Teachers, Educational Support Professionals strike for ‘safe and stable schools,’ while all classes are canceled


Minneapolis Public Schools has taken the position that the Minnesota Federation of Teachers and Educational Support Specialists Local 59 is asking for more than the district can afford.
The staff on strike since March 8, 2022 don’t see things the same way.
“I think it’s a question of priorities,” said special education teacher David Zekpa. “Where your priority is, you’ll put money in.”
“The money is there already,” agreed Sharon Alton, a speech language pathologist at Justice Page Middle School and Washburn High School. “Historically, the district claims there is no money in contract years and – time and time again –a few months later they have a sudden pot of money. This has happened many contract cycles.”
This year, the state of Minnesota is projecting a $9.25 million budget surplus. “We also need the support of the legislation,” Alton added.
Right now, Minneapolis teachers can leave the district and make $10,000-$20,000 more in a neighboring district. The average pay in Minneapolis is $71,000 compared to $85,000 in St. Paul.
“I could be making $20,000 more in Minnetonka,” said Alton.
When Alton started in Minneapolis 24 years ago, MPS was number one for salary. “It’s dropped considerably,” noted Alton, a south Minneapolis resident whose children graduated from South High.
“We’ve got a problem with declining enrollment. We’ve got a greater problem with declining enrollment than Saint Paul, but I think that’s in large part related to the Comprehensive District Design (CDD). We need to put money in so we can attract students and improve things long run,” stated Alton.
Zekpa is a special education teacher at Justice Page Middle School, where he has taught for 17 years. As a teacher of color, he has watched many other teachers of color leave the district for better paying jobs elsewhere and because of how they are treated in Minneapolis Public Schools.
At Justice Page, the majority of students are students of color, while 5 of 60 teachers are.
“The teaching staff does not represent the students at all,” said Alton.

“One of the reasons I value union membership is that we’ve got protection,” said Alton. “We’ve got people who are looking out for everyone.”
“When we are united, we are strong,” remarked Zekpa. The last Minneapolis teacher strike was in 1970 and lasted for 14 days. All classes in Minneapolis were canceled beginning Tuesday, March 8, and remained through the Connector press time.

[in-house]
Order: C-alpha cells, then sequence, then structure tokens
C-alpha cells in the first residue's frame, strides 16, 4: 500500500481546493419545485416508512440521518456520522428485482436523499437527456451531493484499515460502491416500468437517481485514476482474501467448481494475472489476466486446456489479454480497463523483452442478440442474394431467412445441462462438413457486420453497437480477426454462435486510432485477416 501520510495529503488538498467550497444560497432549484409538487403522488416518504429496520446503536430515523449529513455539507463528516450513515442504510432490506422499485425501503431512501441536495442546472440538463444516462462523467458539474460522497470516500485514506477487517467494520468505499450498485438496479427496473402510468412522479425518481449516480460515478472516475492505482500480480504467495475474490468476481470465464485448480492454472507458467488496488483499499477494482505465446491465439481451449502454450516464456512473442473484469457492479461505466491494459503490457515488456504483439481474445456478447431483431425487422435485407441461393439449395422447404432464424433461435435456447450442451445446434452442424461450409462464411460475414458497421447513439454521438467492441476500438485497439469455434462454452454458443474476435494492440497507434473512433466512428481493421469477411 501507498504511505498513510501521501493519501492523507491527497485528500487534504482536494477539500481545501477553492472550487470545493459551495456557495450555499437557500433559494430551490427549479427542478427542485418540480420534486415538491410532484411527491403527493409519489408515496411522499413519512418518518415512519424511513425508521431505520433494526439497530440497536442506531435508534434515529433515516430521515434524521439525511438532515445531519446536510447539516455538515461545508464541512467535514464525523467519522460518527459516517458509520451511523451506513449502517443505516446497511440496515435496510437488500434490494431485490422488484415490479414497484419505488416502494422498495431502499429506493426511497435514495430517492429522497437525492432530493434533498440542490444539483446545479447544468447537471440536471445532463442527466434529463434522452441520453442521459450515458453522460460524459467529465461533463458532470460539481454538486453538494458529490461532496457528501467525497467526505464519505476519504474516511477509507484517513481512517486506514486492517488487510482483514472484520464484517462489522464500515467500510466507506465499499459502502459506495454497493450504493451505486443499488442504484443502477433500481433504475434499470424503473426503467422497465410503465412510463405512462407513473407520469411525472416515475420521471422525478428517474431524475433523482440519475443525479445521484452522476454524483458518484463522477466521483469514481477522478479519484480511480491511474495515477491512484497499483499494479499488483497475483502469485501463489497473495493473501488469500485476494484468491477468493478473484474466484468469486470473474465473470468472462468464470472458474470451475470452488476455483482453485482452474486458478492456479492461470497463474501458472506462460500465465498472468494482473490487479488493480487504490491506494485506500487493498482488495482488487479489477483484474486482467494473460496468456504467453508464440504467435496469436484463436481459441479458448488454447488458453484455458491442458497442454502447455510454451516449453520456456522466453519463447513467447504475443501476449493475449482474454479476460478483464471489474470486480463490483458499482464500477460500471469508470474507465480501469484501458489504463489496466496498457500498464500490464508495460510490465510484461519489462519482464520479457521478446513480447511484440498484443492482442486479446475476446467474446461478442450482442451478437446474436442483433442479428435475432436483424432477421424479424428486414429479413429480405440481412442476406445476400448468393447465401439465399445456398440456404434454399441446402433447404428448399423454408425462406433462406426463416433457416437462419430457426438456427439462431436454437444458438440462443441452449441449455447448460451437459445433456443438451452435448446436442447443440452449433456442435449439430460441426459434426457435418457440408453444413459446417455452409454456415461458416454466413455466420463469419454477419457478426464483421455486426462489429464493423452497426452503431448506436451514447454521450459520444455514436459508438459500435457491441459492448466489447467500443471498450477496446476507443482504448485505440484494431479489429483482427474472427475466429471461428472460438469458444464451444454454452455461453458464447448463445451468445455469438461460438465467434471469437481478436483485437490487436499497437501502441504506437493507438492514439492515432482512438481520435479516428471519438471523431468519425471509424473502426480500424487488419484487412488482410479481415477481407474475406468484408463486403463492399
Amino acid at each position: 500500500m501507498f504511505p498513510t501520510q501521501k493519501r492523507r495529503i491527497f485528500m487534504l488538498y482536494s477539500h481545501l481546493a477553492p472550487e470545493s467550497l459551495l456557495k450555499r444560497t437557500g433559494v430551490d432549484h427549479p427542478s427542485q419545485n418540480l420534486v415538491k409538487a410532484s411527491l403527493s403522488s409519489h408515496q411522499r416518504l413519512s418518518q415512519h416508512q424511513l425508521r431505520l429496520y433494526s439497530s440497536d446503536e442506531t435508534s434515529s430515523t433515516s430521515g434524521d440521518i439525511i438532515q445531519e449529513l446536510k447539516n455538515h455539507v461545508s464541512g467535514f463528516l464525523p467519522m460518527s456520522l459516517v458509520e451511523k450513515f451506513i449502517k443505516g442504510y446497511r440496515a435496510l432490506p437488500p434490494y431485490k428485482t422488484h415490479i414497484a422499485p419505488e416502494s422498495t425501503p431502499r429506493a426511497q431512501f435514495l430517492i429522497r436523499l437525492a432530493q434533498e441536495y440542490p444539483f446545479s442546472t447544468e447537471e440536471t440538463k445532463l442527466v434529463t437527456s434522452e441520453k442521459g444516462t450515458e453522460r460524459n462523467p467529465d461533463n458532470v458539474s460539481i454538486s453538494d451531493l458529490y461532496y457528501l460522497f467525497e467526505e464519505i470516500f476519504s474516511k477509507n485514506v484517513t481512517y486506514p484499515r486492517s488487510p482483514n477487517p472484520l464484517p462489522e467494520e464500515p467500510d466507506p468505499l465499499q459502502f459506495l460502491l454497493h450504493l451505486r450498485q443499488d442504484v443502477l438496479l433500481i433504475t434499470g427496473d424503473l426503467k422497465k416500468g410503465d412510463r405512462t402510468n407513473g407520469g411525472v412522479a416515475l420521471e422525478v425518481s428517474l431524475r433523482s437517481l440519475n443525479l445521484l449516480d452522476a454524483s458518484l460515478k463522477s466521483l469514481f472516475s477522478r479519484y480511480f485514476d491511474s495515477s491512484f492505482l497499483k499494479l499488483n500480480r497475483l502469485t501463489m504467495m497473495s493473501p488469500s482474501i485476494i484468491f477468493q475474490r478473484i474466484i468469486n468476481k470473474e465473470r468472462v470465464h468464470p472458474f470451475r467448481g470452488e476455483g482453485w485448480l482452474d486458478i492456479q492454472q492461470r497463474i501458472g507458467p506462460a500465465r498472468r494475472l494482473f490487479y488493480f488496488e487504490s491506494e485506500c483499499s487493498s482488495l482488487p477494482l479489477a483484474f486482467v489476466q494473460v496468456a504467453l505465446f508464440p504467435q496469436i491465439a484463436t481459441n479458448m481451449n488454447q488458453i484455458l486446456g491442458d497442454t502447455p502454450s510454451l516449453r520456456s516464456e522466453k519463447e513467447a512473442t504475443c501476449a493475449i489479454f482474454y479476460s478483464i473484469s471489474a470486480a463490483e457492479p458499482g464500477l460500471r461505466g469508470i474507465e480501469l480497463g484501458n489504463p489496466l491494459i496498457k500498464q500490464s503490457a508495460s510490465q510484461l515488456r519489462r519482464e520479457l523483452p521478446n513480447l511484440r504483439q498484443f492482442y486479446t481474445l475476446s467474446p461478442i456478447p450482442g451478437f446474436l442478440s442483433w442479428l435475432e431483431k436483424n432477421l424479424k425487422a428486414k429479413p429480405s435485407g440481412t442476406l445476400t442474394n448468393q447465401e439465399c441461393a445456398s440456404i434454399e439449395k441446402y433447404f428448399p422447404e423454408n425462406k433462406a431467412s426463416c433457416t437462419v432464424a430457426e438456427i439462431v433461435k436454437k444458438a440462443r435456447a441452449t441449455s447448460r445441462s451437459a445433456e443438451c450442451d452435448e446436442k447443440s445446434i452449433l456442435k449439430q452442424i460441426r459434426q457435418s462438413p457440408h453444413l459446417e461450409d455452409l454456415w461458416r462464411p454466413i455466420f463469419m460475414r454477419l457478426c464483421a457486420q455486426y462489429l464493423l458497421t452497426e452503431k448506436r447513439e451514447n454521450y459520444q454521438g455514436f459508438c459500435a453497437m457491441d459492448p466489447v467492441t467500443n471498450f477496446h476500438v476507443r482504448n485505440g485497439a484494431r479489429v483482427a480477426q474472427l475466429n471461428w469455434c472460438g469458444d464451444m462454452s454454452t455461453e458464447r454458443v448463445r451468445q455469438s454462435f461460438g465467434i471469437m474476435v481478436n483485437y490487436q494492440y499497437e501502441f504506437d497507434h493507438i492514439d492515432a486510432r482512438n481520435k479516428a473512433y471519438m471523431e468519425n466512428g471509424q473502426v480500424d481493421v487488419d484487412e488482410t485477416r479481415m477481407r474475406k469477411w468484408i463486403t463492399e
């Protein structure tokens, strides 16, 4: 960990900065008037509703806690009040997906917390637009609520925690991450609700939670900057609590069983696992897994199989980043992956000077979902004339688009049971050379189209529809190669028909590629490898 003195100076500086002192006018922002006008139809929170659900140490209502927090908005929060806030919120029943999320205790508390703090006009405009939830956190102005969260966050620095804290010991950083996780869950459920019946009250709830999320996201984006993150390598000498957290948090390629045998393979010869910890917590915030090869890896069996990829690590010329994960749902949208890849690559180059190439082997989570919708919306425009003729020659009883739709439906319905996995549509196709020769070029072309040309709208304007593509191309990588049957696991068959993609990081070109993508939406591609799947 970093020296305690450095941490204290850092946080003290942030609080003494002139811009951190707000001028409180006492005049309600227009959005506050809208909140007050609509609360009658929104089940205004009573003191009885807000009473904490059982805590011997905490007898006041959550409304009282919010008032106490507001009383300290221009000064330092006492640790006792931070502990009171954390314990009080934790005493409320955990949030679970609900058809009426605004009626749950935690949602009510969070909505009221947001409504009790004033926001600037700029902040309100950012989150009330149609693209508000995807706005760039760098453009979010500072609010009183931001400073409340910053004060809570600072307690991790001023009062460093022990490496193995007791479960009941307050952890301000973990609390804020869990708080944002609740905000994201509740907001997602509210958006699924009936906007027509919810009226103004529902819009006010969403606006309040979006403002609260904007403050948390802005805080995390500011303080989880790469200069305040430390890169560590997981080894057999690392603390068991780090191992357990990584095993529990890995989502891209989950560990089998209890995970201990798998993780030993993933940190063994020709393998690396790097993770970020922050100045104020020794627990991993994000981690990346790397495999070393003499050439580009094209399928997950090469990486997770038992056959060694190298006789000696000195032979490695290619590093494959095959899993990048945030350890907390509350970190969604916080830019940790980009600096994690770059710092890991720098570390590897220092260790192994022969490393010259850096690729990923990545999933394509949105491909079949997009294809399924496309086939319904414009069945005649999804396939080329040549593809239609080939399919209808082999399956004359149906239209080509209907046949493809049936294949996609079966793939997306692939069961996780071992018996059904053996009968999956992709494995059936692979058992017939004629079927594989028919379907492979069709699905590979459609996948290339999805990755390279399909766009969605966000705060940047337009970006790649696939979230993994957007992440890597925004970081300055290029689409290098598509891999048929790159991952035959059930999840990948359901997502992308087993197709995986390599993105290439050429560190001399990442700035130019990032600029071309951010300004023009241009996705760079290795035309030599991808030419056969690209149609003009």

As a teacher, Alton is making a living wage although it isn’t competitive with other districts, she pointed out, but education support professionals (ESPs) are making only $24,000 a year.
“That salary makes is hard to fill positions,” said Alton. “There are hundreds of open positions in March. There are positions that have been open all year. That’s hard on kids. That’s hard on the people who are here. People are pushing to do the best by kids but there aren’t enough people to do right by our kids.”
Zekpa added, “You can do better at McDonald’s.”
He pointed out that due to the vacancies, “You end up doing the job of three people.”
“ESPs pay the same health insurance premiums as principals,” observed Alton. “So health insurance is a huge percentage of their gross pay relative to principals.”
For teachers, not having enough ESPs means that they spend less time teaching and more time on discipline issues. They don’t have enough help to complete required paperwork, make phone calls to parents, and give students individualized attention. ESPs also help with bilingual students.
The issues are compounded by staff shortages in every area of the school. For a couple weeks this winter, Justice Page had no deans for 1,100 students. The deans manage discipline issues at the school. They should have three, and now have one.
Mental health issues have gone up, especially in the last two years as the world has dealt with the COVID-19 pandemic. In his special education classroom, Zekpa observed his students regress, demonstrate resistance, and refuse to do any work.
“There have always been students who had mental health needs, but the numbers have increased dramatically,” said Alton.
The Minnesota Federation of Teachers and ESPs Local 59 is negotiating for increased mental health professionals in schools.
Justice Page has mental health staff, but it isn’t enough to manage all the needs, according to Alton. “Their schedule is full in September. There are not enough spots for students who have needs.”
She added, “Our social workers are filling in at the front office for lunch breaks. Our social workers are being pulled in a thousand directions, and that makes it so much harder to be responsive to student needs.”
Teachers have to do more than just education basics, observed Zekpa. “Teaching is not just pumping learning into the head of a child. It’s about having a holistic approach.”
“Anxiety is more of a health need but it absolutely impacts education. We can’t ignore it because students can’t ignore it,” said Alton.
They both hope to be back at work soon.
“The quality of schools make a huge difference in the quality of a city,” said Alton. “We want better. We can do better for Minneapolis and our kids."


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